In 1929, James J. Braddock (Crowe) was a contender for the
Heavy Weight Title but this was before the Great Depression hit. Four years
later he was fighting injured in $50 bouts, trying to keep his family in
food. When his manager Joe Gould (Giamatti) arranges for him to replace
an injured boxer to fight the current number one contended, Braddock uses
his current plight to motivate himself to win the fight. His sheer determination
wins through and he instantly becomes a hero to the millions of people suffering
at the hands of the Depression.
Director Ron Howard and star Russell Crowe work together again
but can this story of a boxing legend bring them more awards?
The name James J. Braddock might not be very well known outside
of the United States but his story is one of the greats tales in sport.
This was a man who had had his boxing licence revoked by the US Boxing Commission
after fighting injured for far too many bouts. He had lost everything in
the Great Depression and he and his family were struggling, living on the
breadline. The time away from boxing gave his injures time to heal however
and working on the New Jersey docks made him fit again, so when his manager
got him another shot, Braddock was a whole new fighter.
It was Braddock's story of determination and guts that endeared
him to the radio listening public. He was an everyman, fighting for the
downtrodden and the poor and making them believe in the American dream again.
It was a fairy tale in sport that his man could make such a comeback that
he would have a shot at the Heavy Weight Championship of the World, to the
point that the media labelled him the 'Cinderella Man'.
The gladiatorial confrontation of a boxing match has always
been an enduring subjects for movies, with many a classic gracing the silver
screen driven by this most violent of sports. What makes 'Cinderella Man'
slightly different from the many films that have preceded it is the human
element of the story. It isn't Braddock's exploits in the ring that drive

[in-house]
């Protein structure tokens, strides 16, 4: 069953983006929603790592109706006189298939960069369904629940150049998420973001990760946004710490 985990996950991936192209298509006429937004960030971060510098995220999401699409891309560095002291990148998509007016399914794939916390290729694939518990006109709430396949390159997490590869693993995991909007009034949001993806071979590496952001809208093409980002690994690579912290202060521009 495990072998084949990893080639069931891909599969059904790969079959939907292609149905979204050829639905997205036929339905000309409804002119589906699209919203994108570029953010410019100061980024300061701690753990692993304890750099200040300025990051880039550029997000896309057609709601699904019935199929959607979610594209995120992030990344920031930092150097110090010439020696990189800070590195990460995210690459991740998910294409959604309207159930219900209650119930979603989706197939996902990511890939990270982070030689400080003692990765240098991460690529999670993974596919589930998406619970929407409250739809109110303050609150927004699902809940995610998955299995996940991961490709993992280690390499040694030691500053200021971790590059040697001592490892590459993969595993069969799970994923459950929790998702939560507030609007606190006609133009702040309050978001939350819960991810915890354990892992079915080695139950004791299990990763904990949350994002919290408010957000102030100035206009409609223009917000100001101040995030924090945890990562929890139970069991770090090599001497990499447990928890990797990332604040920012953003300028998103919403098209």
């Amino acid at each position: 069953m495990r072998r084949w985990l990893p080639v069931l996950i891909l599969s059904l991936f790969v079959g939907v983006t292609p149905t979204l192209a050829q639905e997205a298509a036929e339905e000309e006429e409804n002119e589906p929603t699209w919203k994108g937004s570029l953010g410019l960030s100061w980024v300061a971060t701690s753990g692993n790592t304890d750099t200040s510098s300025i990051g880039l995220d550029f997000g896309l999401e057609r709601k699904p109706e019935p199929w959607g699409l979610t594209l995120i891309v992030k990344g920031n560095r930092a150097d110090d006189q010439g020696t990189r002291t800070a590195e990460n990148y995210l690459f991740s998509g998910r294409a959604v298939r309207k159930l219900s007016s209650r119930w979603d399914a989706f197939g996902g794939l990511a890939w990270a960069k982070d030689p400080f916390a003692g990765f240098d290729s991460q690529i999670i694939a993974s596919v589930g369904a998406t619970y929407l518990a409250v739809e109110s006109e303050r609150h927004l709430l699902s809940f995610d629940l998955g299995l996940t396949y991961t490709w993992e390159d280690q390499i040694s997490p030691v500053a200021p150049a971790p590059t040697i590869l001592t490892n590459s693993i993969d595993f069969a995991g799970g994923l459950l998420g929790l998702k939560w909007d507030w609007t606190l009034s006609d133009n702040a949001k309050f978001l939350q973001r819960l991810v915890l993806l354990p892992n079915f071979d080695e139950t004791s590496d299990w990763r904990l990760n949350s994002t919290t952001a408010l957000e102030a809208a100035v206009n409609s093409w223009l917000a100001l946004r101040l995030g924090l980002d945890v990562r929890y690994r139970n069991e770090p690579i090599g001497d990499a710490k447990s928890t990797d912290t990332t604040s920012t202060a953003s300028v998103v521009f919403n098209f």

the film; it is what he is fighting for that draws you into the character.
When you see what his family and friends are going through and the fact
that he is bringing hope to a nation that is on its knees, this is much
more than a boxing movie but a film about desperate time that needed a hero.
Bringing the movie to life are three exquisite performances
from the main leads. Russell Crowe proves again that he is one of the most
talented actors working in cinema today. He brings a warmth and determination
to James J. Braddock making the character easy to get behind. Braddock is
a man of principle and honour both in and out of the ring and Crowe instils
this in the character with consummate skill and passion. Paul Giamatti is
superb as manager Joe Gould. One of the best character actors working in
Hollywood today, Giamatti is an expert at creating memorable characters
that light up the screen every time he graces it. Brilliant at drama and
throwing in the odd comedic line, Giamatti's Joe Gould is another classic
creation by this consummate actor. Renée Zellweger continues to impress
as Braddock's wife Mae. While this maybe a slight clichéd role for boxing
movies, the wife who doesn't want her husband to box, it is in the more
dramatic moments dealing with the family's poverty that Zellweger really
comes into her own.
Director Ron Howard is really growing into a multi-skilled
filmmaker that can handle any genre. We all know that he can handle the
human drama of the story but it is in the direction of the fight scenes
where the film excels. Howard and his filmmaking team really take you into
the fight. The camera is the fighter as well as the spectator, as we see
what the boxer would see in the first person as he shows the blurred vision
and the punches coming into Braddock. This style of photography makes the
audience feel like they are actually part of the film and makes each bout
'Cinderella Man' is a brilliantly acted and superbly shot
film. While it might be slightly overlong, dwell too much on Braddock's
poverty and not really support Paddy Considine's story enough, this is still
a tremendous movie about hope and the power of sport to bring a lift even
during the hardest of times.
PICTURE & SOUND
Presented in Anamorphic Widescreen 2.35:1 with Dolby Digital 5.1, the
movie is presented extremely well, showcasing the excellent way that Ron
Howard and his filmmaking team have captured the era.
Disc 1 (Side A)
Feature Commentary with Director Ron Howard
The man behind the helm provides an informative track for 'Cinderella
Man'. He reveals how he became involved with the movie and his memories
of James J. Braddock from stories from his father. He talks about recreating
the era, covering the Great Depression and Braddock's fall and rise to
greatness. This is a good track from a very accomplished director who
is always worth listening to.
Feature Commentary with Writer Akiva Goldsman
The screenwriter talks about making this modern day fairytale to the silver
screen. He reveals how he became involved and how the script was developed
into the final version. He also talks about how the story is one of hardship
to redemption with characters you can easily connect with.
Feature Commentary with Writer Cliff Hollingsworth
The writer of the original screenplay talks about how it developed from
the one he wrote back in 1994. He reveals how he talked and liased with
the Braddock family and the input they gave to his research. He talks
about the changes from his original drafts and the amount of dramatic